70% Mind Wandering: Who’s in Charge?

“Researchers in the United States have investigated mind wandering….the volunteers reported mind wandering 70% of the time.”*

Scientists may refer to it as ‘stimulus independent’ or ‘default network’ thinking. Mindfulness tutors may liken the wandering mind to a bunch of drunken monkeys, or a 2-year-old who is winning and wreaking havoc all over the house. Whatever we call it, we do it a lot. In this study of simulated driving* the mind wandered a whopping 70% of the time, a lot of the time without people even realizing it. It’s like dreaming our lives away; daydreaming, as it is sometimes called.

So who’s in charge here? Shouldn’t it be us? It’s not like the mind is bad. Just needs some discipline. After all, mind wandering can be a very nice break from the stresses of the day, and can make good space for planning and creativity that more intense focus on a task cannot. In this way, some amount of daydreaming can make us more, not less, productive than we might otherwise be.

Too often, though, the mind wanders off on a fool’s errand to resolve the unresolved (unresolvable?) whatever it is…in our past, present, future. When this happens then we are worrying and wasting our time. Shoulda Woulda Coulda’s in the past. What If’s in the future. What Now’s in the present. Brain drainers. So what can we do? A few things

Is There Something To Be Done Here? When regrets about the past, worries about the future, or complaints about the present intrude, it can be useful to ask this question about the thing we are thinking: Is there something to be one here? Sometimes the answer is Yes but not by you, or not right now. Then you can make a plan to delegate whatever is needed or do it later yourself. Sometimes the answer is Yes by you right now, as in, car coming get out of the way! And sometimes the answer is a flat No, either because you or someone else has already done it, or there really was nothing to be done – so we can just let it go.  My clients have used this one well;** particularly useful for What Now complaints about a job s/he knows to be the right job for right now but maybe not forever. Is there something to be done here? Yeah, focus on the task that is before us. Do good work now, and see how much happier that can make us. And make a date with self, for a later time, to honor any discontent and plan the where to from here, if we still want one.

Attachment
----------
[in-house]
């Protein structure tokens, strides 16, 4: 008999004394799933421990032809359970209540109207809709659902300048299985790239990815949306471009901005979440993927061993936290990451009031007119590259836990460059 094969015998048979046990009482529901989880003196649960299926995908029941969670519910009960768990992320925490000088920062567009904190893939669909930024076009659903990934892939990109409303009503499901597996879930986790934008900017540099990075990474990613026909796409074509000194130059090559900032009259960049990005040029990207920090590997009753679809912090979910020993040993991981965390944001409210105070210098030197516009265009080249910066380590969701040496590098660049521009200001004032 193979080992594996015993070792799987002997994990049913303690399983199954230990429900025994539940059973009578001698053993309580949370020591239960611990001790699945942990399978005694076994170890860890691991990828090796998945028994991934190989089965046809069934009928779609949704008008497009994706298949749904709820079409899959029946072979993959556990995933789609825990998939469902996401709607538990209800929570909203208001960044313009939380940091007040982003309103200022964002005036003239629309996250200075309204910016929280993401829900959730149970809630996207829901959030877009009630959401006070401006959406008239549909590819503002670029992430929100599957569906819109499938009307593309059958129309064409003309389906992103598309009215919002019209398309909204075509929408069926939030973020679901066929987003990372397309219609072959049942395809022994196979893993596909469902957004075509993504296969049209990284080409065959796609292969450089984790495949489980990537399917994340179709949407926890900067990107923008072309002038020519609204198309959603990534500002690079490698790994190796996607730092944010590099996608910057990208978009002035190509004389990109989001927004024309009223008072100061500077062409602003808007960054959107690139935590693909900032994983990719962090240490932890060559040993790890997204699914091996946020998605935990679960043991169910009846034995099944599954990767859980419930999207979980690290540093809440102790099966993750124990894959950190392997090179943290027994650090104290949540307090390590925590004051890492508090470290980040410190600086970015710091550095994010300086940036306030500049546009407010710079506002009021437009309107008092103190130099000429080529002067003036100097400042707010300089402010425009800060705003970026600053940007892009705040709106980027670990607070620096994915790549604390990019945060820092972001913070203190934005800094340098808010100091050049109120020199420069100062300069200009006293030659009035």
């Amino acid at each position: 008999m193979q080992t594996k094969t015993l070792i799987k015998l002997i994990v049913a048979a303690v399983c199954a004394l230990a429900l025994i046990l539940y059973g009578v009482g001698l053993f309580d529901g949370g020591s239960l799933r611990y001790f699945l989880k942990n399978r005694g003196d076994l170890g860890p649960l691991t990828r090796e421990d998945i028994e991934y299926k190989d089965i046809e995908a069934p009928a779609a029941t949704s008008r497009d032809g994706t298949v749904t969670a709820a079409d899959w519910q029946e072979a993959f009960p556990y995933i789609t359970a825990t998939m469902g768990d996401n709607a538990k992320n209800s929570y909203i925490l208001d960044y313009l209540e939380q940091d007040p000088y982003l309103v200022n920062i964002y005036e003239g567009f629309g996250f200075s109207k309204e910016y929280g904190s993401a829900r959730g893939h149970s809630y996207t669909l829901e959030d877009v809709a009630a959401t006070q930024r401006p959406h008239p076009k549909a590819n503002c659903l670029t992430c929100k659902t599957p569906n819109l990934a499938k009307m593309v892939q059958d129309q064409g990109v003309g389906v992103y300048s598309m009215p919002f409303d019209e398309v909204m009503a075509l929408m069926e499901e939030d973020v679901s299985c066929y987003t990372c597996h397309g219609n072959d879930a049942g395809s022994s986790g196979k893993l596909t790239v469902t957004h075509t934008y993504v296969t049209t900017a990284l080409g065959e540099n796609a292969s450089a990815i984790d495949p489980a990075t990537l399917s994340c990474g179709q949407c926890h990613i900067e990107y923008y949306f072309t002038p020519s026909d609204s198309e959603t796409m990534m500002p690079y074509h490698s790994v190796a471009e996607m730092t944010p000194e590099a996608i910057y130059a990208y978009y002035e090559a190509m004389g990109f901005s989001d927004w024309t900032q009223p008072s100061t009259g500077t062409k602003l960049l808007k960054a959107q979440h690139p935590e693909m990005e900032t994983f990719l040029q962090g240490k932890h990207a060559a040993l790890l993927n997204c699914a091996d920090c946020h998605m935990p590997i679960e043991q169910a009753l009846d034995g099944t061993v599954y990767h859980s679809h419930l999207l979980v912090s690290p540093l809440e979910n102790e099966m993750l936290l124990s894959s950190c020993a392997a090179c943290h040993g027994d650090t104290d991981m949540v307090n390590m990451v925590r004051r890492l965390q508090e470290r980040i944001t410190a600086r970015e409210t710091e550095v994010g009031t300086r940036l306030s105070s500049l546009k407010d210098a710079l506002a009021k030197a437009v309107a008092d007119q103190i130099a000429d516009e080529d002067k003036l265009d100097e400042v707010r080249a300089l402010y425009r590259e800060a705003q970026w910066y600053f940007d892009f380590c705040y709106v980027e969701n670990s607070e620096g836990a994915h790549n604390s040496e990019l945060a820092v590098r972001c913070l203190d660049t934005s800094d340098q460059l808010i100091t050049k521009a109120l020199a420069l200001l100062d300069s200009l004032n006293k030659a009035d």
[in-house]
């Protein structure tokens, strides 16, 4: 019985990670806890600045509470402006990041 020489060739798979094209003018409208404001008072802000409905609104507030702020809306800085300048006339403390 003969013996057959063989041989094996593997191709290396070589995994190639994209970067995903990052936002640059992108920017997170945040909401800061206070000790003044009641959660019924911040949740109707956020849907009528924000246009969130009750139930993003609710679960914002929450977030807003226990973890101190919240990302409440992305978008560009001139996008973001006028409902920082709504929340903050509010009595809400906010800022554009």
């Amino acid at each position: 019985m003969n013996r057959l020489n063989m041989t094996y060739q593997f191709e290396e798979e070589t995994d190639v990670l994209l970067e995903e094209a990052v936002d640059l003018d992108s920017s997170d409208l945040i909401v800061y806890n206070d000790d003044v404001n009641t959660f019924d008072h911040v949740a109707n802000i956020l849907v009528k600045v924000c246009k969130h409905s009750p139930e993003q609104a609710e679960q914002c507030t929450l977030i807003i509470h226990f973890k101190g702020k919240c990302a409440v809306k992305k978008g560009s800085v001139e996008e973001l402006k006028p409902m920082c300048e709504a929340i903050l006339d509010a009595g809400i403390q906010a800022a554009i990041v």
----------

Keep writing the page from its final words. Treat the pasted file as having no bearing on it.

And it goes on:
Make it Happen. If it’s hard to let things go even if we know there is nothing to be done, let’s say it is the right job just not as perfect as we’d hoped, then we can set aside a certain amount of time at a regular time each day dedicated to regret, worry, or complaint. What we resist persists, so some recommend letting the mind have its way like this for a period of time each day, to help ease it away (‘til it comes back anyway).

Pleasant Dreams. What if it’s not even regrets, complaints, or worries? What if it’s pleasant thoughts that take the mind away from what you are doing or supposed to be doing in the present moment. You know what to do. Same Same. Go back to #1 or #2 or something else you might devise. Distractions are distractions no matter how pleasant. There is a time and a place for everything. And there is a whole lot of productivity and real happiness in our focus on the task before us when it is the right time for that.

Practice, Practice, Practice…and See What Happens.

For help with this or something else, or to let me know what you think, Contact Me at:

Email:  Madelaine Weiss

Phone:   202-617-0821

* Mind wandering is common during driving. August 31, 2017 in Medicine & Health / Psychology & Psychiatry.  https://medicalxpress.com/news/2017-08-mind-common.html

** Examples and illustrations are fictional composites inspired by but not depicting nor referring to any actual specific person in my practice or life experience.

Copyright © 2017. Madelaine Claire Weiss. All rights reserved.

 

 

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